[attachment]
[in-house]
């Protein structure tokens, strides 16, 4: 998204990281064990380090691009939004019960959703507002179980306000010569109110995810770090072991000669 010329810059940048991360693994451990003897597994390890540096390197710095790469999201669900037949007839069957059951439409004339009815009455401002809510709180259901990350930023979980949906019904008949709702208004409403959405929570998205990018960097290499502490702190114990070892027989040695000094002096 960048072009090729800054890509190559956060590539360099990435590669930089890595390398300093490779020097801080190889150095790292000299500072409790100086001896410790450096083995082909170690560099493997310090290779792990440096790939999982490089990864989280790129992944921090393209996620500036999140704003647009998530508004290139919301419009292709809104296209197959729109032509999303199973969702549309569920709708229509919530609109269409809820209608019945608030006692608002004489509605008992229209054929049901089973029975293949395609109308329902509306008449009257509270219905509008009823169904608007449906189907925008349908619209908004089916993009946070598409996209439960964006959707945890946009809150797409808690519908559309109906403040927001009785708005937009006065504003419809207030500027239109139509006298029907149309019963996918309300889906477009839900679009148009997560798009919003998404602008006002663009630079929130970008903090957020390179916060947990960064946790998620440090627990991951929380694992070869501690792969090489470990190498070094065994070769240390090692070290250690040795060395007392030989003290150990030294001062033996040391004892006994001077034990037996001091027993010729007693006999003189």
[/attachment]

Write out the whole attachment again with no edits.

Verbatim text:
[in-house]
């Protein structure tokens, strides 16, 4: 998204990281064990380090691009939004019960959703507002179980306000010569109110995810770090072991000669 010329810059940048991360693994451990003897597994390890540096390197710095790469999201669900037949007839069957059951439409004339009815009455401002809510709180259901990350930023979980949906019904008949709702208004409403959405929570998205990018960097290499502490702190114990070892027989040695000094002096 960048072009090729800054890509190559956060590539360099990435590669930089890595390398300093490779020097801080190889150095790292000299500072409790100086001896410790450096083995082909170690560099493997310090290779792990440096790939999982490089990864989280790129992944921090393209996620500036999140704003647009998530508004290139919301419009292709809104296209197959729109032509999303199973969702549309569920709708229509919530609109269409809820209608019945608030006692608002004489509605008992229209054929049901089973029975293949395609109308329902509306008449009257509270219905509008009823169904608007449906189907925008349908619209908004089916993009946070598409996209439960964006959707945890946009809150797409808690519908559309109906403040927001009785708005937009006065504003419809207030500027239109139509006298029907149309019963996918309300889906477009839900679009148009997560798009919003998404602008006002663009630079929130970008903090957020390179916060947990960064946790998620440090627990991951929380694992070869501690792969090489470990190498070094065994070769240390090692070290250690040795060395007392030989003290150990030294001062033996040391004892006994001077034990037996001091027993010729007693006999003189």